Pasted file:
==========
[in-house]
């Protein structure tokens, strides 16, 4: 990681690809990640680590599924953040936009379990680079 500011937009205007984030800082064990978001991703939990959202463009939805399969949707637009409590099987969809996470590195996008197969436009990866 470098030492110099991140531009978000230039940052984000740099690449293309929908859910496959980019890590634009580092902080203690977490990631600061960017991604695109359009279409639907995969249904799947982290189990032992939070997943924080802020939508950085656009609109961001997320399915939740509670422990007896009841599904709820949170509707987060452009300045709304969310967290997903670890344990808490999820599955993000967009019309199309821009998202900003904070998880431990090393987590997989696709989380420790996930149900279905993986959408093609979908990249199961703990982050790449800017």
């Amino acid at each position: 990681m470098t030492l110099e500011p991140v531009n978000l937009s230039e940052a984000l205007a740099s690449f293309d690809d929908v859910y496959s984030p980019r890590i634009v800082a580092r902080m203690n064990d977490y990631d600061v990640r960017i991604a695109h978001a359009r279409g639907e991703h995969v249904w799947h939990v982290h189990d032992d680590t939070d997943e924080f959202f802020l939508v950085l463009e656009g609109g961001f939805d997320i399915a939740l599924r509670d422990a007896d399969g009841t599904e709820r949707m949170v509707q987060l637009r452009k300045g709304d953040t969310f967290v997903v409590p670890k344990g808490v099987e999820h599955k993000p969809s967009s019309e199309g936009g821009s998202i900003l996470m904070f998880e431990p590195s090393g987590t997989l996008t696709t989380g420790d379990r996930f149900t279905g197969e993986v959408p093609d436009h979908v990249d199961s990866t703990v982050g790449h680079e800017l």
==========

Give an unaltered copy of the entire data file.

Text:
[in-house]
């Protein structure tokens, strides 16, 4: 990681690809990640680590599924953040936009379990680079 500011937009205007984030800082064990978001991703939990959202463009939805399969949707637009409590099987969809996470590195996008197969436009990866 470098030492110099991140531009978000230039940052984000740099690449293309929908859910496959980019890590634009580092902080203690977490990631600061960017991604695109359009279409639907995969249904799947982290189990032992939070997943924080802020939508950085656009609109961001997320399915939740509670422990007896009841599904709820949170509707987060452009300045709304969310967290997903670890344990808490999820599955993000967009019309199309821009998202900003904070998880431990090393987590997989696709989380420790996930149900279905993986959408093609979908990249199961703990982050790449800017």
């Amino acid at each position: 990681m470098t030492l110099e500011p991140v531009n978000l937009s230039e940052a984000l205007a740099s690449f293309d690809d929908v859910y496959s984030p980019r890590i634009v800082a580092r902080m203690n064990d977490y990631d600061v990640r960017i991604a695109h978001a359009r279409g639907e991703h995969v249904w799947h939990v982290h189990d032992d680590t939070d997943e924080f959202f802020l939508v950085l463009e656009g609109g961001f939805d997320i399915a939740l599924r509670d422990a007896d399969g009841t599904e709820r949707m949170v509707q987060l637009r452009k300045g709304d953040t969310f967290v997903v409590p670890k344990g808490v099987e999820h599955k993000p969809s967009s019309e199309g936009g821009s998202i900003l996470m904070f998880e431990p590195s090393g987590t997989l996008t696709t989380g420790d379990r996930f149900t279905g197969e993986v959408p093609d436009h979908v990249d199961s990866t703990v982050g790449h680079e800017l």